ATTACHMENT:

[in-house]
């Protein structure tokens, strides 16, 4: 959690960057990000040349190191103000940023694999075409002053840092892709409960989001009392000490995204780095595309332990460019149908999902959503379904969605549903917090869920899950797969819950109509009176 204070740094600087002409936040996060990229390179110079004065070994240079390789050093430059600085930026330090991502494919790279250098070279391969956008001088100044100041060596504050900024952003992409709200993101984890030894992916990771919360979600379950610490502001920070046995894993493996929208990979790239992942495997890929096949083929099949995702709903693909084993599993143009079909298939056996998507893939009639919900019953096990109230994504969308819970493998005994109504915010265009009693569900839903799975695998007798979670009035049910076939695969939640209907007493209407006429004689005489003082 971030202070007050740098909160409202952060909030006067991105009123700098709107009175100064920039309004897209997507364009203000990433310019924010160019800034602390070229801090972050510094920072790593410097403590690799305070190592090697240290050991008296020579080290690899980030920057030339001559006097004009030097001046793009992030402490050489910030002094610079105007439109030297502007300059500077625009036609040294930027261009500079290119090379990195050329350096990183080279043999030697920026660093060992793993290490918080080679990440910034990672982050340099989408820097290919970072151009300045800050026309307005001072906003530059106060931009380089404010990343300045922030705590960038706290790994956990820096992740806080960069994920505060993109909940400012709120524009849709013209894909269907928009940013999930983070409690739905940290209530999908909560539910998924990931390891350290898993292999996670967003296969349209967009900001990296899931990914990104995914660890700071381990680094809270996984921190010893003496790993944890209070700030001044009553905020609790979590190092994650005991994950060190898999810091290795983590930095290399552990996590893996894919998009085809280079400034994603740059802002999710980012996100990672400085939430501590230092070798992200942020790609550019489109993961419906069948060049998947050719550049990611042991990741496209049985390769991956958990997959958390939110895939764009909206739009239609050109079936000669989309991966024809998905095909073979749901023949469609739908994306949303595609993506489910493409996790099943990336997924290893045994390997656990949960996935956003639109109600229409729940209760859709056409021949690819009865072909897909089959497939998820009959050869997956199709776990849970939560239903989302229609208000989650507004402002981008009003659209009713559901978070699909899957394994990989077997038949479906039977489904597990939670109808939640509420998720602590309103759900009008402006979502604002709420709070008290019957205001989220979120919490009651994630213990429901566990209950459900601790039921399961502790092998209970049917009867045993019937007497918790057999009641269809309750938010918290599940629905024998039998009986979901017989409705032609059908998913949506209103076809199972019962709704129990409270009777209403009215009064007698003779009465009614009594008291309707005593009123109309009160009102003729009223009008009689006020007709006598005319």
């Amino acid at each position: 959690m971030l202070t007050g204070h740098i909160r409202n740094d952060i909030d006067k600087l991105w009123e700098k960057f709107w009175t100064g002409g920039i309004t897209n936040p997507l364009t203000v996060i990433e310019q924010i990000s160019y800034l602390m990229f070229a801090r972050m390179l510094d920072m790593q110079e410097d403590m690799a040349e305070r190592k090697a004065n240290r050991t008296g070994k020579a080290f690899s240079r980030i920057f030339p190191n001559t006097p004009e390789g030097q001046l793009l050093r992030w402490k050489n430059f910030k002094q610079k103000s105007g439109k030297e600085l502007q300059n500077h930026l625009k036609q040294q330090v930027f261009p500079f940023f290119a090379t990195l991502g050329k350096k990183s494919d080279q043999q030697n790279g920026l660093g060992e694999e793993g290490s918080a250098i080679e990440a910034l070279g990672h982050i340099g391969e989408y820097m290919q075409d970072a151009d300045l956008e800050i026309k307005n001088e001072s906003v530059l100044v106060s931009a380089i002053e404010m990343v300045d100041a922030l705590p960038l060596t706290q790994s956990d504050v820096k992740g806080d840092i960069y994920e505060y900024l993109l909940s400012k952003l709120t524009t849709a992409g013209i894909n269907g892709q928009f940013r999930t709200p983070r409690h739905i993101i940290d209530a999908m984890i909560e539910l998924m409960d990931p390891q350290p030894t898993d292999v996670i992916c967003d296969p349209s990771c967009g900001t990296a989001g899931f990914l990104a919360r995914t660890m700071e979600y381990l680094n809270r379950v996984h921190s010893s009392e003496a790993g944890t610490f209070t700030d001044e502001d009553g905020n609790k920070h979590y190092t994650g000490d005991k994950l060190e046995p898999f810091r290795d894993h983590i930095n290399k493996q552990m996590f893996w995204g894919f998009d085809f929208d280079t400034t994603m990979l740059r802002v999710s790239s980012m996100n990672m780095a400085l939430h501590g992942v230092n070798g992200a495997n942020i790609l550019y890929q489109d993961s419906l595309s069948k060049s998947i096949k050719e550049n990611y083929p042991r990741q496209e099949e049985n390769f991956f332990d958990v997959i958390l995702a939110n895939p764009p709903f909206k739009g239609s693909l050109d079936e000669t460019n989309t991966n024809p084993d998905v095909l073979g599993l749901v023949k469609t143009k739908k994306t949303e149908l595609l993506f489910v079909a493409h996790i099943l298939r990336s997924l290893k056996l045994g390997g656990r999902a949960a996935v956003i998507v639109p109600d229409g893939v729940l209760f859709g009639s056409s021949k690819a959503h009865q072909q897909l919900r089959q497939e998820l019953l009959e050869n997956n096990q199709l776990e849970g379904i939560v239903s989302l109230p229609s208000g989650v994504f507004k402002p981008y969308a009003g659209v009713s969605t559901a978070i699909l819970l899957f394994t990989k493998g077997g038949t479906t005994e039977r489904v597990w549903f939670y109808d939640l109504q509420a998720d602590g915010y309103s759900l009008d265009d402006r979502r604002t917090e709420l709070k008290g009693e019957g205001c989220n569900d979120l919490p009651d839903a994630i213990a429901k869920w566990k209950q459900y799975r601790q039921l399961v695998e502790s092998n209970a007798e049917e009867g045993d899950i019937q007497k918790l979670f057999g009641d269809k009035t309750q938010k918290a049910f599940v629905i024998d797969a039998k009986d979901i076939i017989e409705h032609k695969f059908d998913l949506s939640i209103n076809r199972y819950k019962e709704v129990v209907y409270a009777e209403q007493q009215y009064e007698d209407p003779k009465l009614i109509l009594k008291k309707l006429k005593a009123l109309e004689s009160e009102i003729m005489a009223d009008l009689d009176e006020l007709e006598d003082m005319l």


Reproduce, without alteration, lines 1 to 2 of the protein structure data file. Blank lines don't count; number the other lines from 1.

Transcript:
[in-house]
């Protein structure tokens, strides 16, 4: 959690960057990000040349190191103000940023694999075409002053840092892709409960989001009392000490995204780095595309332990460019149908999902959503379904969605549903917090869920899950797969819950109509009176 204070740094600087002409936040996060990229390179110079004065070994240079390789050093430059600085930026330090991502494919790279250098070279391969956008001088100044100041060596504050900024952003992409709200993101984890030894992916990771919360979600379950610490502001920070046995894993493996929208990979790239992942495997890929096949083929099949995702709903693909084993599993143009079909298939056996998507893939009639919900019953096990109230994504969308819970493998005994109504915010265009009693569900839903799975695998007798979670009035049910076939695969939640209907007493209407006429004689005489003082 971030202070007050740098909160409202952060909030006067991105009123700098709107009175100064920039309004897209997507364009203000990433310019924010160019800034602390070229801090972050510094920072790593410097403590690799305070190592090697240290050991008296020579080290690899980030920057030339001559006097004009030097001046793009992030402490050489910030002094610079105007439109030297502007300059500077625009036609040294930027261009500079290119090379990195050329350096990183080279043999030697920026660093060992793993290490918080080679990440910034990672982050340099989408820097290919970072151009300045800050026309307005001072906003530059106060931009380089404010990343300045922030705590960038706290790994956990820096992740806080960069994920505060993109909940400012709120524009849709013209894909269907928009940013999930983070409690739905940290209530999908909560539910998924990931390891350290898993292999996670967003296969349209967009900001990296899931990914990104995914660890700071381990680094809270996984921190010893003496790993944890209070700030001044009553905020609790979590190092994650005991994950060190898999810091290795983590930095290399552990996590893996894919998009085809280079400034994603740059802002999710980012996100990672400085939430501590230092070798992200942020790609550019489109993961419906069948060049998947050719550049990611042991990741496209049985390769991956958990997959958390939110895939764009909206739009239609050109079936000669989309991966024809998905095909073979749901023949469609739908994306949303595609993506489910493409996790099943990336997924290893045994390997656990949960996935956003639109109600229409729940209760859709056409021949690819009865072909897909089959497939998820009959050869997956199709776990849970939560239903989302229609208000989650507004402002981008009003659209009713559901978070699909899957394994990989077997038949479906039977489904597990939670109808939640509420998720602590309103759900009008402006979502604002709420709070008290019957205001989220979120919490009651994630213990429901566990209950459900601790039921399961502790092998209970049917009867045993019937007497918790057999009641269809309750938010918290599940629905024998039998009986979901017989409705032609059908998913949506209103076809199972019962709704129990409270009777209403009215009064007698003779009465009614009594008291309707005593009123109309009160009102003729009223009008009689006020007709006598005319």